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Fairey Swordfish, Blacksod, Mayo. June 1944

Friday, June 23rd, 1944 witnessed one of the many largely uneventful foreign aircraft landings of the war. Many of the wartime incidents would see an Allied aircraft land in a field or on a beach with no damage. Following rest for the crew and most likely refueling for the aircraft they would be allowed to depart under their own power under the determination by the Irish authorities that they were on a 'non warlike duty' at the time of the landing. That was pretty much the long and the short of what occurred in this instance.

The Army authorities in their report recorded that an aircraft was found to have landed in a field on the Blacksod to Belmullet Road. The location was also noted as being some 6 miles north of the Coastwatching Service Look Out Post at Blacksod and close to the spot where on 15 April 1942 an RAF Hudson had made a similar emergency landing. The story of Hudson FH263 is told here on another page of the website. The Hudson having been damaged was forced to make a more undignified departure from the area.

The crew of three men on the aircraft told the authorities that they were flying on a training exercise and had become lost, forcing them to make an emergency landing. Their landing took place around 13:30 on the 23rd and the crew were accommodated locally until the next day when they took off again at 15:00 hrs. The aircraft was a Fairey Swordfish torpedo bomber, an outmoded prewar Royal Navy aircraft which had found a new lease of life flying convoy escort missions from small escort carriers. The serial number of the aircraft was recorded in Irish documents as HF609. Checking this serial number reveals that this was allocated to a Vickers Wellington bomber. Production batches of Swordfish with similar serial included a batch of 400 airframes built by Blackburn under the serials HS154 to HS678. Checking the history of aircraft HS609 shows that it was a Swordfish II, delivered in April 1943 and after assignment to a number of other units was allocated to 836 Squadron based at Maydown, County Derry, Northern Ireland, in December 1943. It served with A Flight of that Squadron from April to June 1944 when it was sent to 744 Squadron also based at Maydown. It returned to 836 Squadron later in the year and met a watery end when it was knocked off the deck of HMS Empire McColl by another Swordfish on 11th December 1944. There were no crew on board at the time and the crew of the offending aircraft, Swordfish NE865 were picked up by a nearby destroyer. 836 Squadron of the Fleet Air Arm was based at Maydown near Derry and became one of the largest ever units in any air force. It provided small flights of aircraft for up to 19 escort carriers.

The three crew gave their names to the Irish Authorities and it has been possible to learn a little more about them and their wartime service. The families of all three men were contacted and the Bank's family were able to add some wonderful detail to the story via their fathers unpublished memoirs.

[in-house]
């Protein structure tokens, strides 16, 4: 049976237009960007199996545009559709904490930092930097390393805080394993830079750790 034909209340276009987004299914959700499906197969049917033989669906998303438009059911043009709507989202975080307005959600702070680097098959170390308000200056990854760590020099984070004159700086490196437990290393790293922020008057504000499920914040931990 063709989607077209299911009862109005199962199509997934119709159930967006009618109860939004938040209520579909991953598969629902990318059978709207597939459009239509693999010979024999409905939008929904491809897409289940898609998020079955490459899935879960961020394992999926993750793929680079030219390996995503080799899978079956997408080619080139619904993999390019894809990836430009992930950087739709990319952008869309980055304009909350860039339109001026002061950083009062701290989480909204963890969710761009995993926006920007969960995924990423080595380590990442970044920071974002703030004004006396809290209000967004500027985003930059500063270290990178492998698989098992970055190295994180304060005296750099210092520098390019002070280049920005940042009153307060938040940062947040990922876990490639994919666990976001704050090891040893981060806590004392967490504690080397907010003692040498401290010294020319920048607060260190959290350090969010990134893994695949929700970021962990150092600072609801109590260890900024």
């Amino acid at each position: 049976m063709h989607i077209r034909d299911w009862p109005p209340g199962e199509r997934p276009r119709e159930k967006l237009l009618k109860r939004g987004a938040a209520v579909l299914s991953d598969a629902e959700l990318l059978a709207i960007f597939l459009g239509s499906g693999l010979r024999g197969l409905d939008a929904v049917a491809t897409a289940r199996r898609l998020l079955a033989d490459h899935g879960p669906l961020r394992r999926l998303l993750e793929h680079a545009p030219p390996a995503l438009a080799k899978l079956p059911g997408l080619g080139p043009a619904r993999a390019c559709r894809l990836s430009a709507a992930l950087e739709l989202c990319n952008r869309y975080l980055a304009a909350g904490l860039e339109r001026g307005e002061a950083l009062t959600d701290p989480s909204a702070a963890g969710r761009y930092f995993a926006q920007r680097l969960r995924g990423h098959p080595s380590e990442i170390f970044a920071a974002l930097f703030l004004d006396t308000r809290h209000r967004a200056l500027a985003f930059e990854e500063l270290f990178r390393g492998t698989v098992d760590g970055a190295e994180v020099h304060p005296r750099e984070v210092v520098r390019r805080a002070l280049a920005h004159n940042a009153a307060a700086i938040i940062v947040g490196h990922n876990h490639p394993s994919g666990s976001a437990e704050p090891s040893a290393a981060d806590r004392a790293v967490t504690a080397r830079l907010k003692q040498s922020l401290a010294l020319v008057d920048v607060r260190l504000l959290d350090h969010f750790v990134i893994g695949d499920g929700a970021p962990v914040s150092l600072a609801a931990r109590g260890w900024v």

William Gordon Coates was born in 1922 in Conway, Wales. He suffered at least two further mishaps during this period, having Swordfish LS158 crash while landing on HWilliam CoatesMS Empire McColl with 836 Squadron the month before the landing in Ireland and in August 1945, Grumman Wildcat FN232 ground looped while landing. That aircraft was assigned to 700 Squadron, Fleet Air Arm at this time. In June 1947 William is found to have been assigned a Royal Aero Club Aviators certificate with the profession of Flight Test Observer. During this time, his name can be found published in the London Gazette government newspaper as progressing through the ranks of the Royal Navy while also having a temporary commission as an officer in the Royal Air Force. In the later part of his career he served as an Air Traffic Controller on board carriers, HMS Hermes being one. He retired from the Navy in 1972. It appears that he was known as 'Hank' Coates during his service career. He passed away in March 2008 in Somerset.

James Geoffrey Banks was born in August 1921 in Dimple, Lancashire, to Robert and Robina Banks. His name appears in the Royal Navy Lists during tGeoffrey Bankshe war as a Royal Navy Volunteer Reserve observer.  During his wartime service, he was posted to 836 Squadron and later in 1945 to HMS Urley  It appears that after the war James was a school teacher in Bolton, Lancashire. Later he would become an actor, appearing in many well known British sitcoms and dramas as well as in feature films.

In his unpublished memoirs he relates how they were launched from the HMS Empire McColl during a brief gap in cloud and fog, only to find that the weather closed in immediately and prevented them from finding the carrier again and sending them on a worrying flight towards land. 

He passed away in 2008.

Selwyn S roachRoach. aged 20 at the time of the above incident came from Swansea in Wales. Son of George and Laura Roach, he was born in 1924, the third of three brothers. He married his wife Joan in 1952 in Surrey. Selwyn passed away in 2002 in Swansea.

He is remembered by his niece who supplied the above photograph of Selwyn extracted from the photo below with unknown members of his unit. This may have been taken at RNAS Maydown but could just as easily be at any other station he training or served from.

Compiled by Dennis Burke, 2017, Dublin and Sligo. With thanks too the Coates and Banks families and M Powell and Roach family.